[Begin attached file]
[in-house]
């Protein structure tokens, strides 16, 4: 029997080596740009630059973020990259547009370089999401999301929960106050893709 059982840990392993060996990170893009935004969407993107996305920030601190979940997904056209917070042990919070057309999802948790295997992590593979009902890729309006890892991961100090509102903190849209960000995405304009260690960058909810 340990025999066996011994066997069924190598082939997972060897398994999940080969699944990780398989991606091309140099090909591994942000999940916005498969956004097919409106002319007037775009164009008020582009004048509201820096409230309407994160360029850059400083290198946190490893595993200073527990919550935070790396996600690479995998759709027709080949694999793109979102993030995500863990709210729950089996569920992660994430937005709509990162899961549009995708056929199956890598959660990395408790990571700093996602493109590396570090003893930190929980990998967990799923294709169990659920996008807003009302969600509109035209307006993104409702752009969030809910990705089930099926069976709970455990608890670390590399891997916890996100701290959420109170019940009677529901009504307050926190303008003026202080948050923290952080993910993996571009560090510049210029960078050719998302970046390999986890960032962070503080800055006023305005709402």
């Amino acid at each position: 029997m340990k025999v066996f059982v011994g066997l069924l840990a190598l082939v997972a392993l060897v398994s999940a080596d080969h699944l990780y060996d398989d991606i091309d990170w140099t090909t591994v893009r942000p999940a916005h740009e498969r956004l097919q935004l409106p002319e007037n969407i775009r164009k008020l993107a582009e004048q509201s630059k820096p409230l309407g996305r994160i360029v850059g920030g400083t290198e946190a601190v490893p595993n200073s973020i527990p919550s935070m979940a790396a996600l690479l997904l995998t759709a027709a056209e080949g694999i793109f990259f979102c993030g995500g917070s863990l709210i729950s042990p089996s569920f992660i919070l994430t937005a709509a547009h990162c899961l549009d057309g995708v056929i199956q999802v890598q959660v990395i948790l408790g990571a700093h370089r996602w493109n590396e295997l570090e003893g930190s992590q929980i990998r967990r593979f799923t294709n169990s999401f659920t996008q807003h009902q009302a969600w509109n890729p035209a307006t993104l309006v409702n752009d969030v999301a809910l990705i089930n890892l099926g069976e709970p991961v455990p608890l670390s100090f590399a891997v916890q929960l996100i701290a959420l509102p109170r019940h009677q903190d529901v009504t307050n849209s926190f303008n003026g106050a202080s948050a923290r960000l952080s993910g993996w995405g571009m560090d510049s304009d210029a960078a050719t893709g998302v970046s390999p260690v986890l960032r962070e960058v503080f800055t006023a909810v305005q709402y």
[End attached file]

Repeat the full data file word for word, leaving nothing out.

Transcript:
[in-house]
């Protein structure tokens, strides 16, 4: 029997080596740009630059973020990259547009370089999401999301929960106050893709 059982840990392993060996990170893009935004969407993107996305920030601190979940997904056209917070042990919070057309999802948790295997992590593979009902890729309006890892991961100090509102903190849209960000995405304009260690960058909810 340990025999066996011994066997069924190598082939997972060897398994999940080969699944990780398989991606091309140099090909591994942000999940916005498969956004097919409106002319007037775009164009008020582009004048509201820096409230309407994160360029850059400083290198946190490893595993200073527990919550935070790396996600690479995998759709027709080949694999793109979102993030995500863990709210729950089996569920992660994430937005709509990162899961549009995708056929199956890598959660990395408790990571700093996602493109590396570090003893930190929980990998967990799923294709169990659920996008807003009302969600509109035209307006993104409702752009969030809910990705089930099926069976709970455990608890670390590399891997916890996100701290959420109170019940009677529901009504307050926190303008003026202080948050923290952080993910993996571009560090510049210029960078050719998302970046390999986890960032962070503080800055006023305005709402």
């Amino acid at each position: 029997m340990k025999v066996f059982v011994g066997l069924l840990a190598l082939v997972a392993l060897v398994s999940a080596d080969h699944l990780y060996d398989d991606i091309d990170w140099t090909t591994v893009r942000p999940a916005h740009e498969r956004l097919q935004l409106p002319e007037n969407i775009r164009k008020l993107a582009e004048q509201s630059k820096p409230l309407g996305r994160i360029v850059g920030g400083t290198e946190a601190v490893p595993n200073s973020i527990p919550s935070m979940a790396a996600l690479l997904l995998t759709a027709a056209e080949g694999i793109f990259f979102c993030g995500g917070s863990l709210i729950s042990p089996s569920f992660i919070l994430t937005a709509a547009h990162c899961l549009d057309g995708v056929i199956q999802v890598q959660v990395i948790l408790g990571a700093h370089r996602w493109n590396e295997l570090e003893g930190s992590q929980i990998r967990r593979f799923t294709n169990s999401f659920t996008q807003h009902q009302a969600w509109n890729p035209a307006t993104l309006v409702n752009d969030v999301a809910l990705i089930n890892l099926g069976e709970p991961v455990p608890l670390s100090f590399a891997v916890q929960l996100i701290a959420l509102p109170r019940h009677q903190d529901v009504t307050n849209s926190f303008n003026g106050a202080s948050a923290r960000l952080s993910g993996w995405g571009m560090d510049s304009d210029a960078a050719t893709g998302v970046s390999p260690v986890l960032r962070e960058v503080f800055t006023a909810v305005q709402y």